- What do you enjoy most about working at a farmers’ market?
Living in Arizona, you can’t beat the weather most of the year, and it is wonderful that we have year round (though hot for a few months) farmers markets. I enjoy the vendor community at the markets, and of course am always grateful for the amazing support from the local community.
- Are there any chefs who inspire you?
Yes, many! Anyone who cooks because it’s what they love to do. Anyone who cooks for their community. But I especially find inspiration in chefs who go beyond serving their customers and extend that reach to those in need. I have never seen a chef okay with someone going hungry. That’s inspiring.
- What does a day of recipe-testing look like?
Usually I have spent so much time thinking about a recipe before I even try it that the actual testing process is pretty easy. Essentially I will have a few options in my head that I think will work, and then in very small batches I will try a few and adjust the variables if needed. Sometimes it is a bit more scientific. When I was trying to understand gluten-free baking more, the first step was to understand different flours and how they worked. I took all the flours I could find, and I made two small biscuits with water: one with yeast, and one with baking soda. This gave me a good idea of how each flour worked on its own. Once you do that you can understand that sorghum flour makes baked goods chewy, or almond flour bakes with a nice crust, and then use that information to adjust your recipes and dial them in.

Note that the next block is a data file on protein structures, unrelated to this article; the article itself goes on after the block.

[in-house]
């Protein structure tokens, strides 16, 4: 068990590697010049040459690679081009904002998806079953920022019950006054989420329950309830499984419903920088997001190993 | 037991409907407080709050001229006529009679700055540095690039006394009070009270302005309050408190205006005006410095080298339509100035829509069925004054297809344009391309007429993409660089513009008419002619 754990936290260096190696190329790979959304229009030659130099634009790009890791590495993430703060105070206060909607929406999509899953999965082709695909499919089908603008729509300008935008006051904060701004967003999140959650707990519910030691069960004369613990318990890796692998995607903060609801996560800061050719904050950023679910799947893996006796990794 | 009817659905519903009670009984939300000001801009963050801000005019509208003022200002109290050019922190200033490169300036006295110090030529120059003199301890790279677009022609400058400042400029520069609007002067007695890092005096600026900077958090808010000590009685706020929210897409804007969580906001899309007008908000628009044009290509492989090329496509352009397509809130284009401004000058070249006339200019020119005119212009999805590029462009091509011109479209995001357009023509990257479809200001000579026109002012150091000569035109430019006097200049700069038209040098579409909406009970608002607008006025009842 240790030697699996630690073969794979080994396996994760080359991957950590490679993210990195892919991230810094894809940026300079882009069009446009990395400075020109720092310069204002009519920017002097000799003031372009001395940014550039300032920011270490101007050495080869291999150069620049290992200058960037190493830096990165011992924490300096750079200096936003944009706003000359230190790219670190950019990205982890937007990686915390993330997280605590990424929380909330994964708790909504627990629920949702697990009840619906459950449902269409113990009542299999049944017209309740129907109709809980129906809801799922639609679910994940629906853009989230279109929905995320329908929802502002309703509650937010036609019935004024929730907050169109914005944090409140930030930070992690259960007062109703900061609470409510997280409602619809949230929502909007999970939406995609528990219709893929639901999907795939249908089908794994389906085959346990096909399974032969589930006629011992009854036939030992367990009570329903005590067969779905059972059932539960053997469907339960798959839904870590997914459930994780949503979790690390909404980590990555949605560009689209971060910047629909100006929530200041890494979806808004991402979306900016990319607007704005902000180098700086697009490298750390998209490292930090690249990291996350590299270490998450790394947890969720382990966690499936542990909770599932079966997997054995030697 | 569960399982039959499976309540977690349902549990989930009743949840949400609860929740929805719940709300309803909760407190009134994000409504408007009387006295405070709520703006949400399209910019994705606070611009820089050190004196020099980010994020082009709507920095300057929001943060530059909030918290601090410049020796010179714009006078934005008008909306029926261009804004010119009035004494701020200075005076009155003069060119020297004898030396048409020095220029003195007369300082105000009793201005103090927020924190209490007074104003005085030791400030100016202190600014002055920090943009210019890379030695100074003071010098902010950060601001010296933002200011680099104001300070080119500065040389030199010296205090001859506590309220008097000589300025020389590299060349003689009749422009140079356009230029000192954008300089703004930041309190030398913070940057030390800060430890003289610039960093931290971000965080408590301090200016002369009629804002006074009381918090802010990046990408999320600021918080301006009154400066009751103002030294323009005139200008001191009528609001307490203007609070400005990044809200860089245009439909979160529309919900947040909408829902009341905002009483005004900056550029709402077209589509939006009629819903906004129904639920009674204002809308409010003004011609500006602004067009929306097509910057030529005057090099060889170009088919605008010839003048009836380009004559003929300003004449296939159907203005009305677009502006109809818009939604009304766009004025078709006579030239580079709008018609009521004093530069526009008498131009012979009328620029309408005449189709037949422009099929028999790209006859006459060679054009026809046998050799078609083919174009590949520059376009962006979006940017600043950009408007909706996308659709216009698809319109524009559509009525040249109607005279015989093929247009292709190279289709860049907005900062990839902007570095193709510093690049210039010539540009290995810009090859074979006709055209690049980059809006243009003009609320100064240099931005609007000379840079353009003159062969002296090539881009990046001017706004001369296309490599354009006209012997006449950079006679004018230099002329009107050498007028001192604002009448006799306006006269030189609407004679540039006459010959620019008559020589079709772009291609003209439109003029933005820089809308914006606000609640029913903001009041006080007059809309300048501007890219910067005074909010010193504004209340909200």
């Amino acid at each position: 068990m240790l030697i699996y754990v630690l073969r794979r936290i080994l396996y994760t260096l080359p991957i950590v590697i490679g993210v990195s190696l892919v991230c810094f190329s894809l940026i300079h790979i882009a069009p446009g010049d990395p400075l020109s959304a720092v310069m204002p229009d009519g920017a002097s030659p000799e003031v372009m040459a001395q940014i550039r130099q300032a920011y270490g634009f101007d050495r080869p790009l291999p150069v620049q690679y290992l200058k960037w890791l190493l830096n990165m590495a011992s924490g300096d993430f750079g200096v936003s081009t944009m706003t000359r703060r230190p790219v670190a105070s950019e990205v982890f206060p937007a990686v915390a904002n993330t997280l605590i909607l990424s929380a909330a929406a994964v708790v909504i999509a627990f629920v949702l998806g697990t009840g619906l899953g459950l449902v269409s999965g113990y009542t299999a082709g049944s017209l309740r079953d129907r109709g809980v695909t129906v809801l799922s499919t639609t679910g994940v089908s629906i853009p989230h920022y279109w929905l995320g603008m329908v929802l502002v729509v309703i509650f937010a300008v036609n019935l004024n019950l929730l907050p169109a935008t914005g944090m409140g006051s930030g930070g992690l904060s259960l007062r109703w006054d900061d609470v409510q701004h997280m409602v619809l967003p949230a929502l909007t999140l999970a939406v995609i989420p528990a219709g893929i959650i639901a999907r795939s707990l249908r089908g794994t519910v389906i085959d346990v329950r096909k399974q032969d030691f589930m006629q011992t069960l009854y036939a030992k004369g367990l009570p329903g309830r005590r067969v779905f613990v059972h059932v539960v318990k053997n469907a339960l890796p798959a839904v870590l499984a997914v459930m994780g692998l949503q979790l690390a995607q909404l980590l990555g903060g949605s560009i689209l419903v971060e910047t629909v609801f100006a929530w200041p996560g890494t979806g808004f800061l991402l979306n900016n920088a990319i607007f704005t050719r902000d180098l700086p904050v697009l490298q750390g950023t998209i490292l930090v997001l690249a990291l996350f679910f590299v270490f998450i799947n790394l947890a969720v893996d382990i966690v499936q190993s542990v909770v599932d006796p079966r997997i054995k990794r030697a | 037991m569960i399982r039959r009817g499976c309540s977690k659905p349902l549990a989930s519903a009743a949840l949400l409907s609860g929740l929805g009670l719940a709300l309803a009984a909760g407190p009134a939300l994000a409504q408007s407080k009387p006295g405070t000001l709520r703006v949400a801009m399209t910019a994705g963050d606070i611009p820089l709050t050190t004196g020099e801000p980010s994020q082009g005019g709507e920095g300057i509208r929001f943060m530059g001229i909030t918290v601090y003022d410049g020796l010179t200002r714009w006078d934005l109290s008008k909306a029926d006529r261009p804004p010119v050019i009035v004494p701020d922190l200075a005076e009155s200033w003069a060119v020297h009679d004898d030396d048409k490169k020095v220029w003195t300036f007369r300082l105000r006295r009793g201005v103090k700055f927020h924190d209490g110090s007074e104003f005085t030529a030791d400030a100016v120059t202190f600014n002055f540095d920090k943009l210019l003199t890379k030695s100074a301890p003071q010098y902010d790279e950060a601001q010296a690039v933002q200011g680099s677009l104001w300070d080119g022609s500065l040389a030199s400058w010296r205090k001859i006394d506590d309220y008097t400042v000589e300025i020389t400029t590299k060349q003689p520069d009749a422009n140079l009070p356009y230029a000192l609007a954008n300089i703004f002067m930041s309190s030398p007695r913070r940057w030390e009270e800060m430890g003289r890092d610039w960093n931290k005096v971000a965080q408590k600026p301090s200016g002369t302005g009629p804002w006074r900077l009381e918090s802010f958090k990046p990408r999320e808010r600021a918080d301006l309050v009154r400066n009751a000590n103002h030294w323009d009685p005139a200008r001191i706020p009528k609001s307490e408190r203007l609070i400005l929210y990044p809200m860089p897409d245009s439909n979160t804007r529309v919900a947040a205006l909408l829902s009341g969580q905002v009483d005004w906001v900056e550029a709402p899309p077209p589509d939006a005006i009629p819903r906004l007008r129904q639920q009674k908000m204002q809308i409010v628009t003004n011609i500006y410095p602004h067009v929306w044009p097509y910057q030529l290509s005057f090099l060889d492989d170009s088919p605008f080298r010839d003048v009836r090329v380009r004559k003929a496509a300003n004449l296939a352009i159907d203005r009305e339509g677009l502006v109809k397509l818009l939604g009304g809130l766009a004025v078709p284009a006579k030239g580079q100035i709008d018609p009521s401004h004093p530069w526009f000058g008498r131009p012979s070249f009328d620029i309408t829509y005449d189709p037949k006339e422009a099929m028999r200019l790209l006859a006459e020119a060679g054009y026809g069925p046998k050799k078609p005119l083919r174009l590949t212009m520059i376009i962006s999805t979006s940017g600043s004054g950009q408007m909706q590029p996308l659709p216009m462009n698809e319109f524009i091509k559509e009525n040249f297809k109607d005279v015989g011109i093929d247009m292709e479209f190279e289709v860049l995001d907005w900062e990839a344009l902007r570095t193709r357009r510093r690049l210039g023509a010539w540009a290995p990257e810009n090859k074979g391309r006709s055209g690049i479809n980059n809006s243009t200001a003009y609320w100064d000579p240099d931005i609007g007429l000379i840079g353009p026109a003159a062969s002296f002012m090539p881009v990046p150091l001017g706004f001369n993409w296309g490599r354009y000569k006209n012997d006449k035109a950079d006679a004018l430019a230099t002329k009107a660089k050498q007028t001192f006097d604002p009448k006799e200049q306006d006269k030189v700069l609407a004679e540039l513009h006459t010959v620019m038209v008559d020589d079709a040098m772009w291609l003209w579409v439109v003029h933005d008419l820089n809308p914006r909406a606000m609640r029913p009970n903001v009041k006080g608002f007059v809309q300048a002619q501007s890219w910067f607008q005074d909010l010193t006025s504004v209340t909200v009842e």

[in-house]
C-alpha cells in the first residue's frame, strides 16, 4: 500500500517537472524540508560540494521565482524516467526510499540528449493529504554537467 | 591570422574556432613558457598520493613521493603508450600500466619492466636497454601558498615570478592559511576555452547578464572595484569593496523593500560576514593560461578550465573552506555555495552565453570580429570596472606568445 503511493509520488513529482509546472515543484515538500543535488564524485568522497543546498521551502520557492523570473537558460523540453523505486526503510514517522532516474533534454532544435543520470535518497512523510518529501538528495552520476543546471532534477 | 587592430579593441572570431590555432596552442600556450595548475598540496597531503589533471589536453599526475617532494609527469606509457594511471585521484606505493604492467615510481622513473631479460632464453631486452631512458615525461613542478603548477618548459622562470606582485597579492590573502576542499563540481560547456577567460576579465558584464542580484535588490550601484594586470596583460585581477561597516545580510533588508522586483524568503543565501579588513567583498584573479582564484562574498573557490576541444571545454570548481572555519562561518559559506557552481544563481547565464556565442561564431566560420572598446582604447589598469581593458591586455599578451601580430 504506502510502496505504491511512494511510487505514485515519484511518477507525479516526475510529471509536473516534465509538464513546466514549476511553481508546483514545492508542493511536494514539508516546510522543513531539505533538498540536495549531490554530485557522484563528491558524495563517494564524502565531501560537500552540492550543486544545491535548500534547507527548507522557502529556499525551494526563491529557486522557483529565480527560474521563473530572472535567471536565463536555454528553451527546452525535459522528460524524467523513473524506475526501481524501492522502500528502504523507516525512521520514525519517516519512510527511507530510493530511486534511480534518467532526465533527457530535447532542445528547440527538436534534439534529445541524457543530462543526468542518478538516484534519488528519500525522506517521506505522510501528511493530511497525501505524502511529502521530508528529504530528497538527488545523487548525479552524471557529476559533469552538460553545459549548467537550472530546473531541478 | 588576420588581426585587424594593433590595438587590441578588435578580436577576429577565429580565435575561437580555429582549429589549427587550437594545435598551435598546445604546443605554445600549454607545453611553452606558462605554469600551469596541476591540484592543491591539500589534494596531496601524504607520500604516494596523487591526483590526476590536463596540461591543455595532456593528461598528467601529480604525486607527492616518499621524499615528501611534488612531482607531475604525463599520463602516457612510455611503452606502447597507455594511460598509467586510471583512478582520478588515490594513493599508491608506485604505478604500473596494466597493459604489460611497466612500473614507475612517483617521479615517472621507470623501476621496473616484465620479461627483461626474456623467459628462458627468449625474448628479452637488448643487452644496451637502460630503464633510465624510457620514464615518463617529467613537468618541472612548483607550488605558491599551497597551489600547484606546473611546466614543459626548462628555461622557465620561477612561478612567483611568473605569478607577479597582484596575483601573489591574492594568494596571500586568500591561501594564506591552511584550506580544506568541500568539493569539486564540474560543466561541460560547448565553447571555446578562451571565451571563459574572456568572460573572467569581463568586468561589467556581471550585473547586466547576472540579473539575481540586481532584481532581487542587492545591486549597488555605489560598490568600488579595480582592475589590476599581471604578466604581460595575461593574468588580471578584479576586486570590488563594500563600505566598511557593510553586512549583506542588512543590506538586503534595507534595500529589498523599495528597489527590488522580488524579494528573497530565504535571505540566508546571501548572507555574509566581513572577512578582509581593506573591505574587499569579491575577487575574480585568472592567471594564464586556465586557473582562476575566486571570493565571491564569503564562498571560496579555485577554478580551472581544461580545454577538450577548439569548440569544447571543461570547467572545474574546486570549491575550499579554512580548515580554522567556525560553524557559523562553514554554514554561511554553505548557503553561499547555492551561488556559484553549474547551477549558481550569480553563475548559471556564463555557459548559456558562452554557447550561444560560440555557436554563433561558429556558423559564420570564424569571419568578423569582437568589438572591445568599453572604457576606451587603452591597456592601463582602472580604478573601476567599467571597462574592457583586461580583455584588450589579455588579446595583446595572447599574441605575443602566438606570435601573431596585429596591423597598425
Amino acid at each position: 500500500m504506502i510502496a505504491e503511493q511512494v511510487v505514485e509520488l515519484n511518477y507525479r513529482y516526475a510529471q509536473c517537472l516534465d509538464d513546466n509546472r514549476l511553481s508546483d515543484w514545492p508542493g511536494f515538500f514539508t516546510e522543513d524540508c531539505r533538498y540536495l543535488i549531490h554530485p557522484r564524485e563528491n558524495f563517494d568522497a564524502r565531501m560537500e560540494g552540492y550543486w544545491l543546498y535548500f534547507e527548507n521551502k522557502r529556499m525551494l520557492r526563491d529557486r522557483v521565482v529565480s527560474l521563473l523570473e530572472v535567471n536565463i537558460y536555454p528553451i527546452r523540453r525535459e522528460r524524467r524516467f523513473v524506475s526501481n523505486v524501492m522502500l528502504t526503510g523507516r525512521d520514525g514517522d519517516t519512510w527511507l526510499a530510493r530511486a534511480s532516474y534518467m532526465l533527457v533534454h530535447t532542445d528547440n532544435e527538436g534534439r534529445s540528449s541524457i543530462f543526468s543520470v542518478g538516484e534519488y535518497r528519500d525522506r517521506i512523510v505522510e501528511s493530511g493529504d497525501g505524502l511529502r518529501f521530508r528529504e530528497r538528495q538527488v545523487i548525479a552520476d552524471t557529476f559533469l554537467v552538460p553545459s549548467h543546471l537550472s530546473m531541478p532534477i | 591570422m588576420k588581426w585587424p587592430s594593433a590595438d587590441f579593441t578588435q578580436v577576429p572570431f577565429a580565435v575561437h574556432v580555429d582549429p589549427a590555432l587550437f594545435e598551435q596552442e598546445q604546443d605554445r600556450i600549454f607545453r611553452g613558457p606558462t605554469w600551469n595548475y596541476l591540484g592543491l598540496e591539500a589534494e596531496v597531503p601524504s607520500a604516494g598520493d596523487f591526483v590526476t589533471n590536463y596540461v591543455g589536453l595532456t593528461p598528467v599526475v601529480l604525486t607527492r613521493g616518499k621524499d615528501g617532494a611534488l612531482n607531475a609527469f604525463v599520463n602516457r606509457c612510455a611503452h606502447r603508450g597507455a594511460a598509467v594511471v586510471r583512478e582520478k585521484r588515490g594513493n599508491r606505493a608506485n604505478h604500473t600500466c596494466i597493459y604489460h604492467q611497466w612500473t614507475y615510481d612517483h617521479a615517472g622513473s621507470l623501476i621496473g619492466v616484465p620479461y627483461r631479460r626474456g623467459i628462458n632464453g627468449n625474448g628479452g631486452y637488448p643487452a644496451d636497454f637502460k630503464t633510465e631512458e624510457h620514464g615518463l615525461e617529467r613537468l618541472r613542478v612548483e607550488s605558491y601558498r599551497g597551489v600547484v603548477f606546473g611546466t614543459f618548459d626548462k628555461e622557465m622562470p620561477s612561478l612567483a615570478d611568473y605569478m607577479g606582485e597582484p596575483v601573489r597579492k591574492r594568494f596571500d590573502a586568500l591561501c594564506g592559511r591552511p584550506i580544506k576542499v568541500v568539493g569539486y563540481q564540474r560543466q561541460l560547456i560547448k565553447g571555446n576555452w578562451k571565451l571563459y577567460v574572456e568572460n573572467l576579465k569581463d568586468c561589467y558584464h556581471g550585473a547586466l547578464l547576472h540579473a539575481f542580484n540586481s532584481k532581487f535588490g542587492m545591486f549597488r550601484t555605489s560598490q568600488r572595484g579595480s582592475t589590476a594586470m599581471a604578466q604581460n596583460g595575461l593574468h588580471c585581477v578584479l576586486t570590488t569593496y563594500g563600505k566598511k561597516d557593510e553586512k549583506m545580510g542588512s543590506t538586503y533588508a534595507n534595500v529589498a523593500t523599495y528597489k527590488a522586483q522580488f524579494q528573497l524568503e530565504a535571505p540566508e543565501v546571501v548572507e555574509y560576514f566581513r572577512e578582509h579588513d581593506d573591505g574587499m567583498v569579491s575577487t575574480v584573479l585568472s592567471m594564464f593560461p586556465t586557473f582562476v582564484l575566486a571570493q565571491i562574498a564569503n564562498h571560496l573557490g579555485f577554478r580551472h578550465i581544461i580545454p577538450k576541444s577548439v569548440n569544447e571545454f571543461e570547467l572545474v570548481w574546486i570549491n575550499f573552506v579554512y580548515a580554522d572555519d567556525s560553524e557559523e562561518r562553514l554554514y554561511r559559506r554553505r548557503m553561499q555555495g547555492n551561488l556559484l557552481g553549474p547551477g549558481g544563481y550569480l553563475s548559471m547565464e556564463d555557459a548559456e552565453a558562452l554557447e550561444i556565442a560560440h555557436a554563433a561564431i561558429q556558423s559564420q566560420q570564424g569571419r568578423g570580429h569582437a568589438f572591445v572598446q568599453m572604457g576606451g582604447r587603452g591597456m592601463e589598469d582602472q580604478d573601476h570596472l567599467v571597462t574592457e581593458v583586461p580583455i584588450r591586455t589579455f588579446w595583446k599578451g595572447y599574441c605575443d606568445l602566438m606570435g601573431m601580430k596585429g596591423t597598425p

- What are some of the most-used ingredients in your kitchen?
I always have produce like garlic, onions, cucumbers, tomatoes. I love mushrooms, broccoli and kale. I usually have salad greens when I want something lighter. I always have gluten-free flours to experiment with, and chickpea flour is a regular. I usually have cashews, walnuts and almonds. I buy dried beans and rice in bulk so they are always available.
- What is your #1 tip for someone looking to transition their diet away from meat?
It does not have to be all or nothing; it can be a transition that is at a pace that is comfortable for you. Always keep in mind: if you start replacing two or three meat-heavy meals with plant-based meals each week, that will have a greater impact over time than going fully vegan, getting overwhelmed and burnt out, and then quitting after a month. And you can always switch to being a full vegan if/when that is something you are interested in.
- What recipe would you prepare for someone who is in doubt about plant-based food?
My two go-to dishes that never disappoint non-vegans are my mushroom gumbo and jackfruit tacos. If I want to convince someone that raw food can be amazing, I will usually make them a cashew cheesecake.
- What is your favorite recipe (at the moment)?
Lately, I have been very into Birria tacos and also kimchi fried rice, but now that we are heading for warmer weather, I love Vietnamese spring rolls with fresh mint and other herbs, with a light sweet and sour sauce.